Finding a writer is one thing, finding someone who writes web content is another. Please read the following article from the master himself to ensure that your article writer is a good one.
If you don’t have the time to write web content, it is essential for you to find a trusted person who can do the work for you. However, not everyone who calls themselves an “article writer” is one or, if they do write articles, they may not be familiar with the special techniques needed to make an article “sing” online. As a professional who writes extensively for the web, I am about to share with you some tips to help you find and have a good relationship with a web content writer. You may not choose to use my services, but your professional should be someone whom you can work with.
<b>Do Some Research.</b> Getting the best professional for your job will involve some research on your part. If you locate a particular writer, contact him or her and ask for samples of their writings. Article directories feature the works of many writers who are eager to share their abilities with you.
<b>Get References, Check Sources.</b> Ask your writing candidates for references and check links online. By entering a person’s name in parentheses on the Google search bar, you can uncover a wealth of information about that person. If this person has been writing web content extensively, the search returns should be bountiful. In addition, your writer should have a web site and their site should feature samples of some of their best writings. Read their writing blog too, if they have one.
<b>Check the Professional Sites.</b> Elance, Guru, and Writer’s Write are several sites that are popular for freelancers. Your writer paid to have access to that site, so you know that you are probably dealing with serious writers only. For your part, you can list your project, accept bids, and choose the writer who fits your project best. Typically, you don’t have to pay to belong to one of these sites.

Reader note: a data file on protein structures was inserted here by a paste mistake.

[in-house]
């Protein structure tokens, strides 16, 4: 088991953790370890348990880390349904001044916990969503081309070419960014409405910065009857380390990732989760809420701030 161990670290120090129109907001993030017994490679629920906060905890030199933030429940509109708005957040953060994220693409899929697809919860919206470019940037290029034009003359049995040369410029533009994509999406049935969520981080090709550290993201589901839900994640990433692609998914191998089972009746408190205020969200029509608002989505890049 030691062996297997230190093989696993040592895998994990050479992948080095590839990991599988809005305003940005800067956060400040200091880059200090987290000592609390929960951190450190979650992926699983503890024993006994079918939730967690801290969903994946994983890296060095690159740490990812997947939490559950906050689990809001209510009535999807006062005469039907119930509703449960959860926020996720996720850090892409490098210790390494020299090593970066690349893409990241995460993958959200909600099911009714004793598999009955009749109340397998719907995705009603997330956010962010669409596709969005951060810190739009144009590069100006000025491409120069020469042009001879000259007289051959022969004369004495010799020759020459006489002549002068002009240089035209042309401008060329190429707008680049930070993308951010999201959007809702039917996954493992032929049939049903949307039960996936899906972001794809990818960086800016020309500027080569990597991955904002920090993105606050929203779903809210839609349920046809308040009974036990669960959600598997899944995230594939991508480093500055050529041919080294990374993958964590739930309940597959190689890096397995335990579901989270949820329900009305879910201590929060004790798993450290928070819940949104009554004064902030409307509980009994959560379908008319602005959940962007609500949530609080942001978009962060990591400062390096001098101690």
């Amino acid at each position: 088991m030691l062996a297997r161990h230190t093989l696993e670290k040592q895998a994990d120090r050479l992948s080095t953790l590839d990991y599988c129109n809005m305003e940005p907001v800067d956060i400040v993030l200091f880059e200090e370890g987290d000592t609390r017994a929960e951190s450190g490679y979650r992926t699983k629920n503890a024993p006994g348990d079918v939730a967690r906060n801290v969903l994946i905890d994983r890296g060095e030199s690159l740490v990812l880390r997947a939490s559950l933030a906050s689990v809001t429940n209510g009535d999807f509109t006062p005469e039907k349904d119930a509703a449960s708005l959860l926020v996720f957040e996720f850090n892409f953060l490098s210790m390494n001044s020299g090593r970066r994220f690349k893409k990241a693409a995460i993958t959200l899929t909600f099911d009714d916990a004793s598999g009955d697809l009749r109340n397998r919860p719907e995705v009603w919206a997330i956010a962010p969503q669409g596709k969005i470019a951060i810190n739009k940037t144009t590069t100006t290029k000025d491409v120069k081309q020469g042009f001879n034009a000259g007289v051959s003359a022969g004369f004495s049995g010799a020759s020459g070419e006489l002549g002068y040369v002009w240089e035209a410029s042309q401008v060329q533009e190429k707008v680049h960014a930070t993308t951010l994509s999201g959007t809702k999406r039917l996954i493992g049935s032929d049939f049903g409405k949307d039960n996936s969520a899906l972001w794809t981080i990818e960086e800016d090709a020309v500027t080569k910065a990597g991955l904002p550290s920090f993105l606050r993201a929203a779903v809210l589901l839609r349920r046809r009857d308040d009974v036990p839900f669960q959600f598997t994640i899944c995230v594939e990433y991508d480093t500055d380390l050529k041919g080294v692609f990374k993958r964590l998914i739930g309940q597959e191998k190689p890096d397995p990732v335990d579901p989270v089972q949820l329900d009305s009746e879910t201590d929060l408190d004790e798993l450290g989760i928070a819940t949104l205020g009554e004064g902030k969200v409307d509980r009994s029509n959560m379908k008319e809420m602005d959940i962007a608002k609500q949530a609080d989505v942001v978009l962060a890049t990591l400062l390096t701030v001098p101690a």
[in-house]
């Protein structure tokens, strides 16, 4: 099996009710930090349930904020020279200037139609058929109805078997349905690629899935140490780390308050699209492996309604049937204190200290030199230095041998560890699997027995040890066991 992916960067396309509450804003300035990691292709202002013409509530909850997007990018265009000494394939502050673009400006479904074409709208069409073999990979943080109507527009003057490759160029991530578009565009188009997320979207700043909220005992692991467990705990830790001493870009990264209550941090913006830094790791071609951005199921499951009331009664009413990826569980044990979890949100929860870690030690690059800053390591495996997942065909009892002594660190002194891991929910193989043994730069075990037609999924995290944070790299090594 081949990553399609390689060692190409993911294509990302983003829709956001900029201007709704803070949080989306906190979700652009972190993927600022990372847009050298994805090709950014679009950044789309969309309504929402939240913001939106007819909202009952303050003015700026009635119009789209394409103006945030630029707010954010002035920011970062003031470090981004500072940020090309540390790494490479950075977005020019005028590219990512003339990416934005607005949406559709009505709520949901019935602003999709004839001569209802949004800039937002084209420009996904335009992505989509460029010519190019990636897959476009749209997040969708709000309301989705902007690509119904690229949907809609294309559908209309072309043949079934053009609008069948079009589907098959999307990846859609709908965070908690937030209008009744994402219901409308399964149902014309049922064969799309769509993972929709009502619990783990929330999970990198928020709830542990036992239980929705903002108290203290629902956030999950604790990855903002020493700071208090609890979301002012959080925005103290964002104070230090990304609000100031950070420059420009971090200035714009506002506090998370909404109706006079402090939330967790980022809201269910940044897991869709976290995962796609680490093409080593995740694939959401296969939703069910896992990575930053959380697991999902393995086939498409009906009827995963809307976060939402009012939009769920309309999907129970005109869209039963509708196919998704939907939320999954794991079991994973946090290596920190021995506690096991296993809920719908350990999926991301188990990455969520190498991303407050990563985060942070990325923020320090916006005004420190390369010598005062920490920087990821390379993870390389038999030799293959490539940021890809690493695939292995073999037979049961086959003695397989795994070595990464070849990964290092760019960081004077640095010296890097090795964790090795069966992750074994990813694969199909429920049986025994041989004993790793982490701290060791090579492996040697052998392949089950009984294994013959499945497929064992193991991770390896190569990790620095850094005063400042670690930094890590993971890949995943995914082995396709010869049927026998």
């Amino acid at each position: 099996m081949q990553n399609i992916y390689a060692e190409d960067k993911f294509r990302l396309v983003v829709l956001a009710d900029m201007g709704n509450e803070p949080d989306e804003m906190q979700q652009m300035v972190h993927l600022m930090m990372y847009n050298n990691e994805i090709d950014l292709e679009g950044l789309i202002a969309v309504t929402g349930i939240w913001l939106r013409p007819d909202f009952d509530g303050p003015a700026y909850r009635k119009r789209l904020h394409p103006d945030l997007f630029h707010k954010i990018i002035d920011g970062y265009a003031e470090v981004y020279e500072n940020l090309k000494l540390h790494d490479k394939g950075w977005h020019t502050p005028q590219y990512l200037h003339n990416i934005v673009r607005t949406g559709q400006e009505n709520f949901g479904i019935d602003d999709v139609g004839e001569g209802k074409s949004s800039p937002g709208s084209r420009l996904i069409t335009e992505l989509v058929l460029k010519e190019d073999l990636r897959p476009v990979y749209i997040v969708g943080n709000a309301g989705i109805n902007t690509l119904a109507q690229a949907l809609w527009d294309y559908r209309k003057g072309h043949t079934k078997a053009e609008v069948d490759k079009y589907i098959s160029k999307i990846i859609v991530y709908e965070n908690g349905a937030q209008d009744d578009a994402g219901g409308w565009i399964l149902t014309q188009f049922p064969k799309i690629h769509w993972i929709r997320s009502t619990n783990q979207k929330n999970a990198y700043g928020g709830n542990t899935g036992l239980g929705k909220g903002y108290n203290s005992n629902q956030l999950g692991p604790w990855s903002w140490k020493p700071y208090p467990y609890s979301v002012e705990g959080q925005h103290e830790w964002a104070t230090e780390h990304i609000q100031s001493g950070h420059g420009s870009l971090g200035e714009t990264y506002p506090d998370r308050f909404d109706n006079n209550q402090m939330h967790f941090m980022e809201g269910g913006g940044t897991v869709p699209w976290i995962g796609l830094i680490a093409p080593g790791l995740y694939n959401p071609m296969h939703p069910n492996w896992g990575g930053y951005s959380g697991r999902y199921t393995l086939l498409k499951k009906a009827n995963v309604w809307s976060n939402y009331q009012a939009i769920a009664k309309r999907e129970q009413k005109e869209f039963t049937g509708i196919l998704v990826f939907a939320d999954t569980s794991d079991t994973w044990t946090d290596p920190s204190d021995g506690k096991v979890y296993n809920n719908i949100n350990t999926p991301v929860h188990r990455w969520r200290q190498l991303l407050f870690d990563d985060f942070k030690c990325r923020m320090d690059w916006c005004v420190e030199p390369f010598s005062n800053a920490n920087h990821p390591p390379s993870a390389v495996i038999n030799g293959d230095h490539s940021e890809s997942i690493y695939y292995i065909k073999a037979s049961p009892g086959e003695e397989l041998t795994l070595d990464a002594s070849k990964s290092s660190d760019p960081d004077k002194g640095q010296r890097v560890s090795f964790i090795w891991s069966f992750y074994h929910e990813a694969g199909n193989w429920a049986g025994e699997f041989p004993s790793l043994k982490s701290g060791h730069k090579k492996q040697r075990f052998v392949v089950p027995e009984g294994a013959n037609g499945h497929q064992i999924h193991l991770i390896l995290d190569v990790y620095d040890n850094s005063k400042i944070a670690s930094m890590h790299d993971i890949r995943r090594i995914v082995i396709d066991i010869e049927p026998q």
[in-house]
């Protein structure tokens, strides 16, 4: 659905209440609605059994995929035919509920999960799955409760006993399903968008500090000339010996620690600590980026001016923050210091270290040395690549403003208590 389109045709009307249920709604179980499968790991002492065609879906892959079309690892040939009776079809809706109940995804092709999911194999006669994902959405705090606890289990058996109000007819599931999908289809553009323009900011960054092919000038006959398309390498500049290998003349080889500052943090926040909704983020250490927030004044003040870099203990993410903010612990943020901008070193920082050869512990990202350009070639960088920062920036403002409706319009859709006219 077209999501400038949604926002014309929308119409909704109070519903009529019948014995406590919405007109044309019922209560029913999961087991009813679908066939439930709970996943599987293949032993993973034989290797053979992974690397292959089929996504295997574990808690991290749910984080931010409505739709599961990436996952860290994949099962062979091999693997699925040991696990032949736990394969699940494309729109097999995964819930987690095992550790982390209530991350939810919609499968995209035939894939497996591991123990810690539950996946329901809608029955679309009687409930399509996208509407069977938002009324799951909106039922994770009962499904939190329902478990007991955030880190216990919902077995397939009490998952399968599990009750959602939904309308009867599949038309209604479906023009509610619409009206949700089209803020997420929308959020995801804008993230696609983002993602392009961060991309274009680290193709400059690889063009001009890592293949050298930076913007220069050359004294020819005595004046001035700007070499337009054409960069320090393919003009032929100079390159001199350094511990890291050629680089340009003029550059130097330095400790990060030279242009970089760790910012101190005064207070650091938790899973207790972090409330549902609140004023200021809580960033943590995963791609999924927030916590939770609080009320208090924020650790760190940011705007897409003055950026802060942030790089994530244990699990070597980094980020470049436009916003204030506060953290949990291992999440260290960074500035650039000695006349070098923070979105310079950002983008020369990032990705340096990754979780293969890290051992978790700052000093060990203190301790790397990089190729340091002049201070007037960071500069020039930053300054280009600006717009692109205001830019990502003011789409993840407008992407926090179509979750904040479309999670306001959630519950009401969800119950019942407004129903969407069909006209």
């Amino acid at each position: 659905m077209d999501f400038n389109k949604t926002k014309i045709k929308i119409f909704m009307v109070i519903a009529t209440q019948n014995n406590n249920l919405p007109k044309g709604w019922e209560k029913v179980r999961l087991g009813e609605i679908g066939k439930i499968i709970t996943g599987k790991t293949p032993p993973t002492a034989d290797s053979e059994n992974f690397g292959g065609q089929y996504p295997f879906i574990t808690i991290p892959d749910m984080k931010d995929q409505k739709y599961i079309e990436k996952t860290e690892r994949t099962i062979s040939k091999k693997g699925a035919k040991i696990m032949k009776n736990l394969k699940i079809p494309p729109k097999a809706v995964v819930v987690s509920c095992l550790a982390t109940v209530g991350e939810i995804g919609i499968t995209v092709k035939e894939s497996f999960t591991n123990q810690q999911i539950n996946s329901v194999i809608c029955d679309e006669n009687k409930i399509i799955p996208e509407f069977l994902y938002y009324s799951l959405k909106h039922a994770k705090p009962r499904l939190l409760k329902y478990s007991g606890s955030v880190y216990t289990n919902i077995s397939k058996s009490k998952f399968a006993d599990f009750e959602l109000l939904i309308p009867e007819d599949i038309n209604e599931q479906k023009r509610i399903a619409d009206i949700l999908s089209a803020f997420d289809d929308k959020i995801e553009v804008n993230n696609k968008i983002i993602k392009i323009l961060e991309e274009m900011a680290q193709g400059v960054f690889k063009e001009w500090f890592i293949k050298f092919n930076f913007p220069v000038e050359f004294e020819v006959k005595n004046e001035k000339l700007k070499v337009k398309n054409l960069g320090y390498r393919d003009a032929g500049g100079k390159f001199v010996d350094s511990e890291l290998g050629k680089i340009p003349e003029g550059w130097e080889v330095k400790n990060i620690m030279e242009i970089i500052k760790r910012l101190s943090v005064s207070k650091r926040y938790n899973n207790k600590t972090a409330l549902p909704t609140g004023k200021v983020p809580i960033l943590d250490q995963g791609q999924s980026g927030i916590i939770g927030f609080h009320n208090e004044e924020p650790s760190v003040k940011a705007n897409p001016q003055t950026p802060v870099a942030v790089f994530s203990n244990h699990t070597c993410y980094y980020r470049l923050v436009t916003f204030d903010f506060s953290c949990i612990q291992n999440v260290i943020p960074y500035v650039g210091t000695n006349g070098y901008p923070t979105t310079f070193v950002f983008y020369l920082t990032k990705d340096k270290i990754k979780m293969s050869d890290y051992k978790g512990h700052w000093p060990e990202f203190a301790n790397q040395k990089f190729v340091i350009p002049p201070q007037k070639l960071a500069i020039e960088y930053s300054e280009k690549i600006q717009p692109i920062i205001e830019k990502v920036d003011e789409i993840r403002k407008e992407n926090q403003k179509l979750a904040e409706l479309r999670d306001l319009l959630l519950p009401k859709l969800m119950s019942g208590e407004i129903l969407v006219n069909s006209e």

When you find a writing professional, you must then reach some sort of agreement on the work to be done. For instance, you must ask yourself the following questions when crafting a proposal:
<li>How much will you pay? Will your rate be per article, by the hour, or per word?</li>
<li>How will you pay your professional? By Paypal, via check, or through the site?</li>
<li>What target audience is the article being aimed at? Demographics, et al?</li>
<li>How should completed projects be submitted? By email? Word attachment? Do you want it double spaced?</li>
<li>Is there a specific deadline to complete the work?</li>
<li>Is a contract involved or will you go with a verbal agreement?</li>
Once you have come to terms, ask your writer to submit one or two articles to you. Use these first articles to evaluate their work and to help direct them to write according to the style you desire. Communication is very important, so make certain that everyone understands what is expected.
It may take some time before you reach a level of comfort with your new writer. You have every right to require that the terms you have agreed upon are properly followed, however by showing some give and take with personal styles [and perhaps, deadlines] you will go a long way in keeping an excellent writer at your side. Conversely, pay your writer on time and make certain that you follow your side of the agreement too.
Finally, as much as possible, limit your communication to emails [with only an occasional phone call] as we writers are often so immersed in our work that a phone call ends up being an intrusion -- honest! At the very least, your writer can return your call a day or two later. Enough said!